“I looked at Ras on his horse and at their handful of guns …” With only thirteen words, a minefield of images from the narrator’s voice tells of an underlying story. “I.” This pronoun speaks volumes of who’s words and who’s voice will lead us through the, apparently, important story that is to follow. The scene that is painted for the readers in the very beginning is that of post-medieval violence. “Guns” do not invoke carefree, cheerful images, but those of terror and death; adrenaline. The “I” of this tale wants to share a terrifyingly significant story. To see the full meaning, we must delve much deeper and discover who Ras is, why our narrator is looking up at them, and what events have taken place thus far for this moment to occur. Why is this story important to the narrator?
From reading a little further, the readers can catch a glimpse of the gender of the intellectual voice. “…handful of guns and recognized the absurdity of the whole night and of the simple yet confoundingly complex arrangement of hope and desire, fear and hate...” This voice speaking to us is that of an educated female. The quote “…absurdity of the whole night …” leads the reader to believe that she is a ‘thinker’, someone who continually ponders past events. Most people would not try to recall memories of the past unless an event occurred that was very memorable and/or distasteful. The narrator focuses on the tiniest of descriptions and elaborates, but speaks in a way as to let the readers know she has had a formal education. A male would rather speak of an exact number of guns, rather than comment on the amount as that of being a “handful”. A male would also not describe the events of the night with such word choices as “hope and desire”, and would not add the extra word “whole”. This due to being under the assumption that “night” entitles every aspect of it; they would not feel the need to clarify what was said. Femininity is also most often associated with those words.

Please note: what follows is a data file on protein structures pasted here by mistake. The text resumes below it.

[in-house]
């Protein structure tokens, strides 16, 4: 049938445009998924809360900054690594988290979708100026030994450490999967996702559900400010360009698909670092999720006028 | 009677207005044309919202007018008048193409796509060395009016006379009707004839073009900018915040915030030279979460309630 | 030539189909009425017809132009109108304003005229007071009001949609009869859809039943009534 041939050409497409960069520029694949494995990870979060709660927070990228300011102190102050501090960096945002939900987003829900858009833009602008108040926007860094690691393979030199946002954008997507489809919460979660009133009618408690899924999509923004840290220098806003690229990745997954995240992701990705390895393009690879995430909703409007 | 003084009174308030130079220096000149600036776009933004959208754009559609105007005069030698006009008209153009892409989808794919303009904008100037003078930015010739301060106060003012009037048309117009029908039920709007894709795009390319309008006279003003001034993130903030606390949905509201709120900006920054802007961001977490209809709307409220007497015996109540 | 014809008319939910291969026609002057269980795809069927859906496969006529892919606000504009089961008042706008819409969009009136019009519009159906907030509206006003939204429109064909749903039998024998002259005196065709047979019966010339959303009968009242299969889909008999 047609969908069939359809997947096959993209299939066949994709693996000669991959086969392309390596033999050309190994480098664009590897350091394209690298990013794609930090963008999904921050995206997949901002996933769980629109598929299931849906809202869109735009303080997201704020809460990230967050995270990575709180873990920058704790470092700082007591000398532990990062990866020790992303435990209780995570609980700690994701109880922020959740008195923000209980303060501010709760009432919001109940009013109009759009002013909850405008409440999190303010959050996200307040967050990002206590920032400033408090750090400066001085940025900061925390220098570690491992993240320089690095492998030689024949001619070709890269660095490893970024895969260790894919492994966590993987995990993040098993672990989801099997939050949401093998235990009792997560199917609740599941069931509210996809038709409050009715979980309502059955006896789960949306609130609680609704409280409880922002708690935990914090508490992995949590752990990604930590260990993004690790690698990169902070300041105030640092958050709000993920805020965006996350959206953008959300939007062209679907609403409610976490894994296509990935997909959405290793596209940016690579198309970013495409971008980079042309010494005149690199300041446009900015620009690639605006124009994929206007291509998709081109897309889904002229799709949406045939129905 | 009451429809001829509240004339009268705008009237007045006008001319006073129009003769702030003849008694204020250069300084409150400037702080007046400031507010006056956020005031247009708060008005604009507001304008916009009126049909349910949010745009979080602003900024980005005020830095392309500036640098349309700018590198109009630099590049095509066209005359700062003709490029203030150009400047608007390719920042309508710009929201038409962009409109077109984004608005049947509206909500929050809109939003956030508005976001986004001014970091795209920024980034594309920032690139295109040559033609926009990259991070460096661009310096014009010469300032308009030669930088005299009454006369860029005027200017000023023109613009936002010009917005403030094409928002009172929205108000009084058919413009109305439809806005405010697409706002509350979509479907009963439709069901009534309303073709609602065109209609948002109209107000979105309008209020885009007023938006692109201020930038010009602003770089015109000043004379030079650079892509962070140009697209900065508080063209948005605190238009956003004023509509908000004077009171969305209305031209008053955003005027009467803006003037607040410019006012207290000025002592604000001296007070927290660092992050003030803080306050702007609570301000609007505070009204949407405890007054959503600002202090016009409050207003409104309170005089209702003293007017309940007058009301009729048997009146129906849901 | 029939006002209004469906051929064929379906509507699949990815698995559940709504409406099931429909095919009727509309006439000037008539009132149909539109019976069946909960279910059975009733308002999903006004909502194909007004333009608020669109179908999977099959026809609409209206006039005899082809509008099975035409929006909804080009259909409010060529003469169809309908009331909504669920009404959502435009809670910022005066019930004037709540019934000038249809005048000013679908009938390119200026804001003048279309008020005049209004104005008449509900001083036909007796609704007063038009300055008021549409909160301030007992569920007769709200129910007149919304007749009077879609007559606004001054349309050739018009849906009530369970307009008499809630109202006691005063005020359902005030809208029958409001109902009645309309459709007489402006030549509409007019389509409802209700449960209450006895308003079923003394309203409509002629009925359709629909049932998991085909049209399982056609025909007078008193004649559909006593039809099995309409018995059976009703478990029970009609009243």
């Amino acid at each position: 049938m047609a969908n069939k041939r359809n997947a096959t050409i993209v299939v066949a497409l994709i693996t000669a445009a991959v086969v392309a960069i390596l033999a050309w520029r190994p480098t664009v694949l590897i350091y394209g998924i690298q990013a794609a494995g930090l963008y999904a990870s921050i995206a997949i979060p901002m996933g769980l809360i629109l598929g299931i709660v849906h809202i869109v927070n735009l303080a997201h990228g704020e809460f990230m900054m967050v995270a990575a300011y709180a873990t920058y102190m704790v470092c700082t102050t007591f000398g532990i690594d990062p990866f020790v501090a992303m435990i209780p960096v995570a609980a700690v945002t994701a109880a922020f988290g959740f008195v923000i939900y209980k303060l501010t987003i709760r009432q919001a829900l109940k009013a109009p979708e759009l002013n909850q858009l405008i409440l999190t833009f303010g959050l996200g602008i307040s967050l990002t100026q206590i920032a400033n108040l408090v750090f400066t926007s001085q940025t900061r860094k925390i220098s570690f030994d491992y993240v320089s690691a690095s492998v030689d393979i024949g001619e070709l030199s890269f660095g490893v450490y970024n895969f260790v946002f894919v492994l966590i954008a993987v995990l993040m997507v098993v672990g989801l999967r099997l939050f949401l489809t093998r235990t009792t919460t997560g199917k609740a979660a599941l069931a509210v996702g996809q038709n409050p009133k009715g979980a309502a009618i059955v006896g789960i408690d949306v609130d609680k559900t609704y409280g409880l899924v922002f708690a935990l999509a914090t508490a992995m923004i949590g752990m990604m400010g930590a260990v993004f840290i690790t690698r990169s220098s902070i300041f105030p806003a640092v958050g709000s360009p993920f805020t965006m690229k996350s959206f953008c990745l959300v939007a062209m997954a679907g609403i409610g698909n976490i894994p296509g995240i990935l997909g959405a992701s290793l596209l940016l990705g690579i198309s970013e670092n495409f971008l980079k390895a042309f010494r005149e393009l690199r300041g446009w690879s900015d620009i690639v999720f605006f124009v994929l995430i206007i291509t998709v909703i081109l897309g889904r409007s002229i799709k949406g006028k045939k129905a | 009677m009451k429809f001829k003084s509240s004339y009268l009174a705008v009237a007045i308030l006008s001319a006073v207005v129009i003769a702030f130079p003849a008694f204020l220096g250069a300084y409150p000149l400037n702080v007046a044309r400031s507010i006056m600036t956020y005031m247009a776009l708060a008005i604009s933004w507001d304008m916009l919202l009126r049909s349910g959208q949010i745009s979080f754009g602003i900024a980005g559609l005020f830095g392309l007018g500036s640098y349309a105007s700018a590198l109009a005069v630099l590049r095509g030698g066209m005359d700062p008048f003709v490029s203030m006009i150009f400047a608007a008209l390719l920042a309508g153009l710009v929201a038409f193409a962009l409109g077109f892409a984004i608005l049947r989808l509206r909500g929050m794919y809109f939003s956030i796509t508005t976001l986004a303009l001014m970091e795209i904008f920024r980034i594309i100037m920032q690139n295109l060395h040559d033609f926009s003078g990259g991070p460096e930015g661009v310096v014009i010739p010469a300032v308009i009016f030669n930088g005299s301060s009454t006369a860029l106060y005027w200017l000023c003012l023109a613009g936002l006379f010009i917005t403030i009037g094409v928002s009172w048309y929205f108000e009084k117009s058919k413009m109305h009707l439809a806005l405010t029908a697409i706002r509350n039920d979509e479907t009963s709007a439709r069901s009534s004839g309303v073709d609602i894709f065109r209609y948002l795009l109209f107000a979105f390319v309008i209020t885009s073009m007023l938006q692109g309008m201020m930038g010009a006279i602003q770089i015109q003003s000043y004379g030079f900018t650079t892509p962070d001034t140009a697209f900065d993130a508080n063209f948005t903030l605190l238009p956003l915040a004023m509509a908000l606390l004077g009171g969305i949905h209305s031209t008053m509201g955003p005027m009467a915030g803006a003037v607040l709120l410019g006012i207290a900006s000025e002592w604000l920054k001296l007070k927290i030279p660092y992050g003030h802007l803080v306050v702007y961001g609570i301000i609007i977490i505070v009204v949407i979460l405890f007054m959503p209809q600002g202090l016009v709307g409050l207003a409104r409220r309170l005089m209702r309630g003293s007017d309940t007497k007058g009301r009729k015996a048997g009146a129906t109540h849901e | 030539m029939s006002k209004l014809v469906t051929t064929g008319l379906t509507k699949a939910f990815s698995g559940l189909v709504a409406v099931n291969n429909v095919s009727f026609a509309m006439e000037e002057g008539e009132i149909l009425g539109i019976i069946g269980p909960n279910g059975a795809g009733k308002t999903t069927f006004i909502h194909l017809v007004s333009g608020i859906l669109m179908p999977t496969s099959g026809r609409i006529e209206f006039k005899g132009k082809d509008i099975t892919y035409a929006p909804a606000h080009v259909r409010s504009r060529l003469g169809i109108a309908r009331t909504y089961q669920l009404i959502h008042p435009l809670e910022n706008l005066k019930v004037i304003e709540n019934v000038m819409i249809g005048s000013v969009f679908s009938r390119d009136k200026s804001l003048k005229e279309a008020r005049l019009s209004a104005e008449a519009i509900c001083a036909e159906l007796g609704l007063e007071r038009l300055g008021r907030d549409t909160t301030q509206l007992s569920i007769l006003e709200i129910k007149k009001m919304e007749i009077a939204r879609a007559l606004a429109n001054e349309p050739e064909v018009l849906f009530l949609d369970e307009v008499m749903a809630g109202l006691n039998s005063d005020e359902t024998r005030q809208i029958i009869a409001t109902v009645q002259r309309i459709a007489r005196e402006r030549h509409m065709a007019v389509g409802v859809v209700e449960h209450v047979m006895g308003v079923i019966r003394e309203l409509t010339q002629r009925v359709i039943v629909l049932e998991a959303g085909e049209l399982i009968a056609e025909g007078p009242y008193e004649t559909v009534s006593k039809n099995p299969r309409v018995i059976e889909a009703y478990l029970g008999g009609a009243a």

After reading through the whole passage though, the cautious observer would also notice another clue to the narrator’s un-announced gender; they are “running” from an issue and not confronting it. The idea of a person who has been fleeing from tyrannical male characters, and is now hiding out of their view, seems distinctly feminine. The narrator is “still running” after she “looked at Ras”, which implies this assumption. If she were brought “here still running”, the narrator has been chased for awhile and it was not an isolated event. This has happened for a period of time.
Over the course of the time spent running, she has run out of breath and the fluid, conscious, train of thought has been affected. This is evident by the way she speaks in an exasperated tone as she states “…and knowing now who I was and where I was and knowing too that I had no longer to run for or from …”. As she is speaking throughout the passage though, there are no periods; the paragraph is one compete sentence. This...